STORY BY TIM WEBBER
For many Drake University students, Vice President Joe Biden’s visit to campus was a unique opportunity to see a world leader speak in person.
For the Harkin Institute, it was a landmark achievement, the culmination of months of progress and the beginning of the next challenge.
Founded nearly two years ago after Sen. Tom Harkin announced his retirement, the Harkin Institute has slowly built itself into a presence on Drake’s campus and in Des Moines.
The institute intends to become a hub of public policy research and a link between Drake students and leaders from around the world.
While the Harkin Institute has hosted speakers on campus before, Biden’s speech was a showcase for the fledgling foundation.
“It’s exactly what I think we envisioned as the Harkin Institute was being set up,” said Dr. Rachel Paine Caufield, associate director for citizen engagement at the Harkin Institute. “I think it’s a great opportunity for the Harkin Institute to connect to the campus community and let them see our presence.”
Caufield acknowledged that some students on campus might not grasp the role of the Harkin Institute in the Drake community, but stressed the importance of making sure the Harkin Institute was introduced correctly.
“It’s fair that not all students have a firm idea of what we’re doing,” Caufield said. “Instead of immediately setting out and just doing things, we wanted to make sure we were setting up the right things and doing them well.”
Located off 25th Street on University Avenue, and wedged between a hair salon and craft store, the Harkin Institute is easy to miss. Inside, the plain white walls don’t conjure images of a stately legislative chamber where policy work is typically perceived to occur.
But even without such grandeur, the Institute is working hard to assume a major role in policy research.
One big step towards making this goal a reality was taken earlier this year.
In January, Drake University received 800 boxes of files relating to Sen. Harkin’s career. Those files will be stored in Cowles Library as they are gradually archived and released to the public.
Claudia Frazer, who works in Drake’s archives, expressed the magnitude of that delivery.
“It’s huge,” Frazer said. “The name alone is going to bring in researchers. There are going to be people from all over the world interested in doing research. The papers came in early January and already we’re getting requests.”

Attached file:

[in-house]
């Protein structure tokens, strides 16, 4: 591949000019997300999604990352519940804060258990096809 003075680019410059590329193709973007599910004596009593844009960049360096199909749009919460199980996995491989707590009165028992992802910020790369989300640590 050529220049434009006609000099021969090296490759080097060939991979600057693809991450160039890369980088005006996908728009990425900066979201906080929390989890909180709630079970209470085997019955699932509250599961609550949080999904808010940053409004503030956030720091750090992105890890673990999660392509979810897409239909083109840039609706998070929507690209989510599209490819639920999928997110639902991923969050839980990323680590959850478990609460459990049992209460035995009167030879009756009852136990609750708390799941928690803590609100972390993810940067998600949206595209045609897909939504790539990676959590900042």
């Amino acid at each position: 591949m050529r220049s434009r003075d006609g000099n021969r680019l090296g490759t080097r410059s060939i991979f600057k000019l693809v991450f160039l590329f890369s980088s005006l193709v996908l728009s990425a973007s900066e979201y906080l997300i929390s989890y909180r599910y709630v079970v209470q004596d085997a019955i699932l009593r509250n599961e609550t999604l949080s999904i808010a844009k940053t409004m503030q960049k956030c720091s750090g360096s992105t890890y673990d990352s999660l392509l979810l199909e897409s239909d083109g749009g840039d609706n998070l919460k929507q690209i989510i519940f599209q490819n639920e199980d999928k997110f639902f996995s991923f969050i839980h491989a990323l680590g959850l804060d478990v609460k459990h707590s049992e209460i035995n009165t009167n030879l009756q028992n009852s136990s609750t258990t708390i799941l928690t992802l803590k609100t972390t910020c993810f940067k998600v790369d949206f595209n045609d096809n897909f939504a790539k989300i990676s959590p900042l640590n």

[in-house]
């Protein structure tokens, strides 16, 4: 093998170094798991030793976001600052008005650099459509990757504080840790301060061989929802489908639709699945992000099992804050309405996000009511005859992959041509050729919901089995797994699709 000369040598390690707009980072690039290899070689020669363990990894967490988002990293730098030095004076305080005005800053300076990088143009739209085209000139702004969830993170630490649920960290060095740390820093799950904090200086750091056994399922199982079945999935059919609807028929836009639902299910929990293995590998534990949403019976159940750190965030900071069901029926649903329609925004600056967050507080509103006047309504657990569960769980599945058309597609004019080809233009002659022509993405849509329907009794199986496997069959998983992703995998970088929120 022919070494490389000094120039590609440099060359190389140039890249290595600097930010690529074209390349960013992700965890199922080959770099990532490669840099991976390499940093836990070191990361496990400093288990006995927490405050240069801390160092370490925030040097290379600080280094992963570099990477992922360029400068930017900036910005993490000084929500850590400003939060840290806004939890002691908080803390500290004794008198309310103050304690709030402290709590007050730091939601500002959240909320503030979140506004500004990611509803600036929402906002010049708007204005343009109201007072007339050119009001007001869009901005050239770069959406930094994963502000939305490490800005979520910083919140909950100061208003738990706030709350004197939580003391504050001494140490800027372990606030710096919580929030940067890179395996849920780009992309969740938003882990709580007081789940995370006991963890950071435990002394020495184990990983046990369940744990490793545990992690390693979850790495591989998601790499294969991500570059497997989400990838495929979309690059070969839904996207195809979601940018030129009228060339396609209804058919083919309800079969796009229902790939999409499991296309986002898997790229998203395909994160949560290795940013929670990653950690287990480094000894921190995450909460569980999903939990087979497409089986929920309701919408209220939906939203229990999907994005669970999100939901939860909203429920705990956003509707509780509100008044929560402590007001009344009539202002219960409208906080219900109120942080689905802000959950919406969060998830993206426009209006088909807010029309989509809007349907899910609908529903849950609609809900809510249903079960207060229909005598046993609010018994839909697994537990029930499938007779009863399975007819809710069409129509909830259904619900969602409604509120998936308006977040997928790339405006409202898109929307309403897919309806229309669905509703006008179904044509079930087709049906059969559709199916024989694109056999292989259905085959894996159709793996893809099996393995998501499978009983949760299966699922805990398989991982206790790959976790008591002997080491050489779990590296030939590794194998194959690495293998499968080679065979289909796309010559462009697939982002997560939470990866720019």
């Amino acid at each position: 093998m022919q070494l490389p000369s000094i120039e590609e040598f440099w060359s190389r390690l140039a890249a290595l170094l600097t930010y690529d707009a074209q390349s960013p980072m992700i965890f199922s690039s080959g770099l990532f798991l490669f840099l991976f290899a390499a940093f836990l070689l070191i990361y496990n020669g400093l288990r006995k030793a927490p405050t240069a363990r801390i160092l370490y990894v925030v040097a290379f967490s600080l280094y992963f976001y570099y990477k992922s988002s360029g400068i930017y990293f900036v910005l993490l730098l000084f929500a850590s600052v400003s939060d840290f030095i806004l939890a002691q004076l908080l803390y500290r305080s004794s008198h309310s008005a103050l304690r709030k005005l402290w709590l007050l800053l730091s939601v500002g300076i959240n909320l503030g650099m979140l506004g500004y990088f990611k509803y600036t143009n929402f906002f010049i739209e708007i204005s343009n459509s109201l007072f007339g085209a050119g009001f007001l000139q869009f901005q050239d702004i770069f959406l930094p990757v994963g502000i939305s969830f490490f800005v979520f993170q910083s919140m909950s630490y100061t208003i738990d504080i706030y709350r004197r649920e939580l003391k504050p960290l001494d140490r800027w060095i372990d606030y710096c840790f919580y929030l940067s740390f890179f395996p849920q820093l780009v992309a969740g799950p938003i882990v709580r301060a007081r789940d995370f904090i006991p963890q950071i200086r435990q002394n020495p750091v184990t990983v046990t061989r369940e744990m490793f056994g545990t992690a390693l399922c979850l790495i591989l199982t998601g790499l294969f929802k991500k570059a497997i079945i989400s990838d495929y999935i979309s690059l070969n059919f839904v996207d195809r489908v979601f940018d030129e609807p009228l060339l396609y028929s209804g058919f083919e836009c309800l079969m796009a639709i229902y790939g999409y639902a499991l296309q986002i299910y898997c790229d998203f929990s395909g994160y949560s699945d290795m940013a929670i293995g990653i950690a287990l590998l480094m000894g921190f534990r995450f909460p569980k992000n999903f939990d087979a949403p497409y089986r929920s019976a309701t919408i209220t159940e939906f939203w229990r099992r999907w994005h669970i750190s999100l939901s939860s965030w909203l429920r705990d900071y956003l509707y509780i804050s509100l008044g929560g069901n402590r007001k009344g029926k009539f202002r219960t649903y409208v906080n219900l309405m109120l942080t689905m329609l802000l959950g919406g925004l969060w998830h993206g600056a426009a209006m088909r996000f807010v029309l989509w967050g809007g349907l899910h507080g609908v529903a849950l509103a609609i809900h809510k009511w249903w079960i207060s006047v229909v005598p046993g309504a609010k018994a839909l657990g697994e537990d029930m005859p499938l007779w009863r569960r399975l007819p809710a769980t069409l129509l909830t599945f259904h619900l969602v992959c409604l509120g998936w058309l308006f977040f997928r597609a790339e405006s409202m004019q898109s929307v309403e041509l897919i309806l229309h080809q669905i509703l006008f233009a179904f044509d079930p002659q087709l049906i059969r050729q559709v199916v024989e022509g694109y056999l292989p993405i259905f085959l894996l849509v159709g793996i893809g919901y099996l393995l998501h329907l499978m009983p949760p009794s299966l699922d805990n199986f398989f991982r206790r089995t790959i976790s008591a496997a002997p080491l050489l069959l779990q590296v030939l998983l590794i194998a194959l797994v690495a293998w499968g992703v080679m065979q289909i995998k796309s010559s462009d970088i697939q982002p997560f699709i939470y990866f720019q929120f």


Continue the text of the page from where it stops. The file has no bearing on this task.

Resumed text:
Frazer is hopeful the archives will be able to release the first wave of documents to the public in July, in conjunction with the 25th anniversary of the American Disabilities Act.
In the meantime, the Harkin Institute will be hard at work on their next big project: the Iowa caucuses.
“My goal is to make Drake the hub of the Iowa caucus,” Caufield said. “You don’t come to Iowa, as a candidate, without coming through Drake University.”
In addition to bringing candidates to campus, the Harkin Institute hopes to partner with ABC, Iowa Public Radio, The Des Moines Register and a documentary crew for various projects throughout the election cycle.
“We’ve got a lot going on,” Caufield said. “But for each and every project, we’re making sure there are ways for students to be engaged.”
But before the caucus season kicks into full throttle, one more important person will join the Harkin Institute: Former Sen. Tom Harkin.
“He won’t be here everyday, but he will have an office,” Caufield said. “It’s a big milestone for the Institute, to have him more fully engaged in the work that we’re doing.”
Harkin worked closely with Biden in Washington, and Biden acknowledged Harkin in his speech to Drake University.
“No one has more certitude about why he ran for office in the first place than Tom Harkin,” Biden said in his speech.
Through the Harkin Institute, Harkin and the institute’s staff will aim to carry that certitude forward into the next stage of the former senator’s career.